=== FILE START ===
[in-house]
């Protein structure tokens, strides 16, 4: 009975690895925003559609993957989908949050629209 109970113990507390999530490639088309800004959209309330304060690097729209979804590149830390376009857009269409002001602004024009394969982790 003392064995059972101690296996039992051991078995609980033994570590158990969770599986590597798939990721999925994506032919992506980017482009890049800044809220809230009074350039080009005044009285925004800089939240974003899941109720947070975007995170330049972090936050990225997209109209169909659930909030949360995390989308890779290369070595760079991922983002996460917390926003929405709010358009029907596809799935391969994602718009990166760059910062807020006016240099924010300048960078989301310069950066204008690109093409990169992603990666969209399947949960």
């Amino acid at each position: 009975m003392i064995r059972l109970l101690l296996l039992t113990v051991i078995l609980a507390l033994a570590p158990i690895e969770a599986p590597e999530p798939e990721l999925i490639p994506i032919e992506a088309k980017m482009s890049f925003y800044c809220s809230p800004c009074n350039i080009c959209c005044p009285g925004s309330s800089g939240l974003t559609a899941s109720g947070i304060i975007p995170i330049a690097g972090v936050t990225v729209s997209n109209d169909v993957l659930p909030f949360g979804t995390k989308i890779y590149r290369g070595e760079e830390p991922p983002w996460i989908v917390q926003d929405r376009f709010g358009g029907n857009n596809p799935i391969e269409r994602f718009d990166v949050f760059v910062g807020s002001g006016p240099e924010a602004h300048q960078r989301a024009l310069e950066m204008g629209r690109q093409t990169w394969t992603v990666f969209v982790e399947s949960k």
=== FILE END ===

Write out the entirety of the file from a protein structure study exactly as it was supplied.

[in-house]
């Protein structure tokens, strides 16, 4: 009975690895925003559609993957989908949050629209 109970113990507390999530490639088309800004959209309330304060690097729209979804590149830390376009857009269409002001602004024009394969982790 003392064995059972101690296996039992051991078995609980033994570590158990969770599986590597798939990721999925994506032919992506980017482009890049800044809220809230009074350039080009005044009285925004800089939240974003899941109720947070975007995170330049972090936050990225997209109209169909659930909030949360995390989308890779290369070595760079991922983002996460917390926003929405709010358009029907596809799935391969994602718009990166760059910062807020006016240099924010300048960078989301310069950066204008690109093409990169992603990666969209399947949960």
């Amino acid at each position: 009975m003392i064995r059972l109970l101690l296996l039992t113990v051991i078995l609980a507390l033994a570590p158990i690895e969770a599986p590597e999530p798939e990721l999925i490639p994506i032919e992506a088309k980017m482009s890049f925003y800044c809220s809230p800004c009074n350039i080009c959209c005044p009285g925004s309330s800089g939240l974003t559609a899941s109720g947070i304060i975007p995170i330049a690097g972090v936050t990225v729209s997209n109209d169909v993957l659930p909030f949360g979804t995390k989308i890779y590149r290369g070595e760079e830390p991922p983002w996460i989908v917390q926003d929405r376009f709010g358009g029907n857009n596809p799935i391969e269409r994602f718009d990166v949050f760059v910062g807020s002001g006016p240099e924010a602004h300048q960078r989301a024009l310069e950066m204008g629209r690109q093409t990169w394969t992603v990666f969209v982790e399947s949960k």